Dozens of residents of Orange, California, gathered in the town’s historic square to celebrate the Chamber of Commerce’s centennial anniversary on Aug. 17. The chamber also recognized the city’s gold medal volleyball Olympian Annie Drews.
The Orange Chamber of Commerce, founded on Aug. 17, 1921, is a nonprofit organization that advocates on behalf of businesses and focuses on boosting the city’s economy. The chamber’s president, Al Ricci, cut the opening ribbon outside of the chamber’s new office location.
“I’m here to tell you that the Chamber has been at the table for the last 100 years, and we will be at the table for the next 100 years,” Ricci said.
Officials also praised Drews for being among the first in this county’s history to achieve a gold medal in volleyball.
“This team accomplished something no other women’s U.S. [volleyball] team had to date, and that is bringing home a gold medal. We are so fortunate that one of the members of that team made the wise choice of looking for a place to live out here in Southern California and coming from Indiana,” Mayor Mark Murphy said during the event.
Drews moved to California from her small hometown in Indiana in 2017 to train with the U.S. women’s volleyball team in Anaheim.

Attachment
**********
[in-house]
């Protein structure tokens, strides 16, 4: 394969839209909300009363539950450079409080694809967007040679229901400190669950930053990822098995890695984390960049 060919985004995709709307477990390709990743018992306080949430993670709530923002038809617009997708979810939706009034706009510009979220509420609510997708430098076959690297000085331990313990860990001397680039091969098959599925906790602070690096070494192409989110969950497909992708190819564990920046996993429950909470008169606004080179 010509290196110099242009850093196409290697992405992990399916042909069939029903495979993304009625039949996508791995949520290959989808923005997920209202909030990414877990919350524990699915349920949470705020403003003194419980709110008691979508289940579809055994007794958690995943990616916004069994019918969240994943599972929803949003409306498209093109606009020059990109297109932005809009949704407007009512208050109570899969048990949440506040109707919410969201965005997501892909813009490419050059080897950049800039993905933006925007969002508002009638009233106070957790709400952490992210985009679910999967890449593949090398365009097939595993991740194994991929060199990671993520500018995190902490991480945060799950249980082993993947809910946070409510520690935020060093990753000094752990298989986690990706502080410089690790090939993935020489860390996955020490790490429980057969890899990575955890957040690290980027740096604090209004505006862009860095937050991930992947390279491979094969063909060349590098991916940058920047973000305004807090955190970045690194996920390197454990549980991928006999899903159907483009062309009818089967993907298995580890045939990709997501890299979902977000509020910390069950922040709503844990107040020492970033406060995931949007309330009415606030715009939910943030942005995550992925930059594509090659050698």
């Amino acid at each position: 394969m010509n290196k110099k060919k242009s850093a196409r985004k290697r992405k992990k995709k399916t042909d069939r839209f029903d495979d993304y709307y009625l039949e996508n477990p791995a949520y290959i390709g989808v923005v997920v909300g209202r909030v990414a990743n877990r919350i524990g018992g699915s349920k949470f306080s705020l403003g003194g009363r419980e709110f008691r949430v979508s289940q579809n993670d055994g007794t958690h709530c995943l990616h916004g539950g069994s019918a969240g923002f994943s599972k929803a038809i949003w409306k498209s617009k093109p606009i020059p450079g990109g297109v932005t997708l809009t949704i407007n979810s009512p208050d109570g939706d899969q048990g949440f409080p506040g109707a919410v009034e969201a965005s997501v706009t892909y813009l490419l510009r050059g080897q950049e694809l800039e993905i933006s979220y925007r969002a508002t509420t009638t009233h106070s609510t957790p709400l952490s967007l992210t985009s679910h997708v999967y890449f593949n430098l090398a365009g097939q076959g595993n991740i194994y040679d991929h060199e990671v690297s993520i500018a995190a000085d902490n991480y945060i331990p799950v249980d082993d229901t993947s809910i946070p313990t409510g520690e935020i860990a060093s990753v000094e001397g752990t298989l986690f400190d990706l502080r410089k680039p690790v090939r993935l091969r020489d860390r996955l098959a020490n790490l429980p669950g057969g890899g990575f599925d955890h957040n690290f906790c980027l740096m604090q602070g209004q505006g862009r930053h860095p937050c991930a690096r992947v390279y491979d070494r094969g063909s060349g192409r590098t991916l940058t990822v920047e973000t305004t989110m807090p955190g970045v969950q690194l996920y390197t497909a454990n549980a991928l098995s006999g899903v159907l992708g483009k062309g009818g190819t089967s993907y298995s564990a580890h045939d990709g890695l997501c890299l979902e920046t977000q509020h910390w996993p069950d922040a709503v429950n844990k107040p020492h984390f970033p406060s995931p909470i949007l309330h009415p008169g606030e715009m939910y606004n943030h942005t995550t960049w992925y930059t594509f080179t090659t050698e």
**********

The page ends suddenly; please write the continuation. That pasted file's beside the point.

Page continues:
She recalled living in a small apartment she shared with six teammates and visiting the Orange Plaza to destress from her intense weekly training.
“On Sundays, I would go to church, and I would get a coffee, just walk around, and it felt like a little slice of my small town in California,” Drews said at the event.
“Fast forward to now, 2021, and that Olympic dream has come to fruition with the US Women’s National Team, but also my old town Orange dream has also come to fruition. We’re now residents in this community and love it here, and so this is also just very surreal and very special.”
Murphy congratulated Drews with a proclamation and announced Aug. 18, 2021, to be “Annie Drew’s Day” in Orange.
Supervisor Don Wagner offered Drews a certificate of recognition for her accomplishment.
“Not only were you competing at the highest level, but competing under circumstances that are genuinely unprecedented in the history of this planet, and for you to accomplish what you did, bring back the gold the way you did, and come back as such a model for America is truly inspiring,” Wagner said.
Wagner congratulated the chamber with a proclamation from the county for supporting the city’s business community for a century.
Murphy praised the chamber’s contributions, saying, “The city lives on the prosperity of business, and small businesses especially, and the chamber is an integral role in all of that.”
Murphy added that the quality of the city’s public services, such as the fire and police departments, along with the city’s quality of life, are dependent on the “prosperity of the business community and the revenues that they generate.”
Congressman Lou Correa recognized the Orange Chamber of Commerce during the event.
“It’s good to be back on Main Street, Orange, California,” Correa said.
“A lot of things happen in this world, a lot of things [are] going on in Washington, D.C. But at the end of the day, we come back, and we answer to you on Main Street. So, keep talking to us, keep screaming at us, make sure we listen and we do what’s right.”